In 1861 he was a Corn Factor living at 89 Lord Street, North Meols, Southport, with Ann and unmarried John, a Gasfitter, and Elizabeth. Mary Jane's young 2 year old son Job Woodhead was with them.
Reuben died in Southport in 1862 at only 48 years old, he was a Brewer at the time ... skills he passed onto his son John (1836-)
Reuben Haworth, Founder of the Wigan Corn Exchange (1856) oil painting by T J Baldwin.
Cornelius (1815-82) was born in Stanhill, Oswaldtwistle,
Lancs. He was baptised on 17th September 1815, St James'.
Cornelius married Susanna Booth (1817-) from Brinscall, Lancs, on 14th August 1836 in St Mary's, Blackburn, Lancs.
In 1841 he was a Labourer in Oswaldtwistle living at Baron Stile, Oswaldtwistle, with Susanna and 3 year old Jane ... and his in laws John & Jane Booth.
He went into the bone and size business in Lower Darwen as Haworth & Coyle, sometime before 1848 when his partnership with George Coyle and Henry Deighton was dissolved. Henry Deighton continued with the business.
In 1851 he was a Gelatine Maker at Chemical Works, living at Manchester
Road, Warrington, with wife Susanna and children Jane, Mary Ann & John.
Cornelius had a narrow escape in 1856, presumably still involved in business between Warrington and Wigan.
In 1861 he was a Size Maker, living at 42 Peel Street, Pendleton.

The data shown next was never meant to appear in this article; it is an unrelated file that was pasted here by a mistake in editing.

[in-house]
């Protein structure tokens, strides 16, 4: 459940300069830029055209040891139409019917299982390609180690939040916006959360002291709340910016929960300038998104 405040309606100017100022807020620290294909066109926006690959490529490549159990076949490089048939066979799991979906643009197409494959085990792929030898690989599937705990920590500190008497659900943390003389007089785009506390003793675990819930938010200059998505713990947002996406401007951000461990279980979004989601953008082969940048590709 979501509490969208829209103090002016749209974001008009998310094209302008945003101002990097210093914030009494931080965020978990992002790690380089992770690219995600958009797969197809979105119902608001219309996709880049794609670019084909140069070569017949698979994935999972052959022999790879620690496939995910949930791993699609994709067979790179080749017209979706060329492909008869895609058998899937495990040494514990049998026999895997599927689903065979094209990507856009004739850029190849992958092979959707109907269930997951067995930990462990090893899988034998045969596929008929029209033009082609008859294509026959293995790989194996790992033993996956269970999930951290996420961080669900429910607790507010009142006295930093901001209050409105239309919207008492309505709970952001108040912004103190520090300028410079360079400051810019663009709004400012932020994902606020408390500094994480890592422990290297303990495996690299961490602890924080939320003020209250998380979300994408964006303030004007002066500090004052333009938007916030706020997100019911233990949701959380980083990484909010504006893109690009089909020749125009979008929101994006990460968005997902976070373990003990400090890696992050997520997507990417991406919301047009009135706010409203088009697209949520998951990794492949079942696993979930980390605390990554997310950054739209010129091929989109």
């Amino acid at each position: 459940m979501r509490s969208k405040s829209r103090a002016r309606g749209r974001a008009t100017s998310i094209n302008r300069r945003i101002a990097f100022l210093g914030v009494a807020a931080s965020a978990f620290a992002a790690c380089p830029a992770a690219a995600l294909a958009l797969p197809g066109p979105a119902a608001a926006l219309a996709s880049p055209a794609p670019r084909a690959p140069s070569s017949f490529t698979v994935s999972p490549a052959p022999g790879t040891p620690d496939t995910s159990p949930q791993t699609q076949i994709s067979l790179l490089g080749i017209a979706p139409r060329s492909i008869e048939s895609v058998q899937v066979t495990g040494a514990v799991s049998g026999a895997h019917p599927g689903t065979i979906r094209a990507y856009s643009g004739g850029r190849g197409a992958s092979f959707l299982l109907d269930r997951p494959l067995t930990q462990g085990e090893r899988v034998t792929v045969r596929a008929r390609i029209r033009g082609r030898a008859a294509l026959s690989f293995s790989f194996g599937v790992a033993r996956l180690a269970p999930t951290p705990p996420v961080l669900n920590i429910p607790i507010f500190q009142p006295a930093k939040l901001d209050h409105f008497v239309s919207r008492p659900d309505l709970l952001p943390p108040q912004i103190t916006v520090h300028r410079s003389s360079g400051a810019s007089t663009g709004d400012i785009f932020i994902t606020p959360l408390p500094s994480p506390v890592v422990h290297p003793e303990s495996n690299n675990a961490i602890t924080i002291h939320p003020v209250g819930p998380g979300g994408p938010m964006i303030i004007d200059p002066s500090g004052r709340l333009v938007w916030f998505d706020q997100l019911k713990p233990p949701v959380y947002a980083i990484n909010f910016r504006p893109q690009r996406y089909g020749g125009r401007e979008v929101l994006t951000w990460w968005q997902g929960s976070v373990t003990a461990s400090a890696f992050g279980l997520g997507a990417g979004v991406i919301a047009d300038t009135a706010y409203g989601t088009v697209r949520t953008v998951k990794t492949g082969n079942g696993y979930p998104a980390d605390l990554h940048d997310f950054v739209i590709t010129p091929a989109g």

In 1871 he was a Chemical Agent, living at 20 Smithy Brook, Oswaldtwistle, with Susanna and 3 daughters ... John had left home
In 1881 he was a Phosphate Manure Agent staying with his daughter Mary Ann Starkey at 20 Ellison Street, Accrington.
Cornelius died in 1882. He was buried on 8th May 1882 in Mount Pleasant Chapel, Oswaldtwistle, Lancs.
Susanna appeared in the census in 1891 living at 4 Tanpits Road. She died in 1894 and was buried on 11th January 1894 in Mount Pleasant Chapel.
Cornelius & Susannah had the following children -
Jane (1838/42- ) born in Oswaldtwistle.
Mary Ann (1846-1900) born in Leigh. Married John William Starkie in 1879 in St James', Accrington,
John (1848-1873) born in Accrington.
Mary (1818- ) was born in Stanhill. She was baptised on 18th June 1818, St James', Church.
Sarah (1821-) was born at Moor End, Oswaldtwistle, Lancs. She was baptised on 6th May 1821, St James'.
John Haworth (1824-98) was born on November 24th 1824 at Moor End. He was
baptised on 9th January 1825, St James'.
Known later as John of Vine House ... confusingly another John Haworth
(1825-90), John of Moor End, was born in Oswaldtwistle, son of Richard
Haworth and Catherine Whittaker. He died in 1890 at Moor End House. See
More confusion because John of Moor End was 'closely associated' with John of Vine House ...
John Haworth (1824-98) was born at Smithy Brook on November 24th 1824.
John's obituary confirmed his dad died before his memory & mum died when he was about 6; he was brought up by Rebecca his Gran.
John's dad, John Haworth of Smithy Brook, was buried Feb 13th 1827, at Accrington Union Methodist (grave 167).
John's mum, Jane Howarth of Smithy Brook, widow of John, was buried May 26th 1831 at Accrington Union Methodist (grave 167).
This confirmed Fiona Hall's Families 50 & 72, were the same family!
At 7 years he went to work for Thomas Simpson at The Foxhill Print Works.
In the 1841 census John was living with his grandmother Rebecca at Alleytroyds, Whalley, Church. Also there was his cousin Moses (1822/6-82). Both John & Moses were working as Labourers ...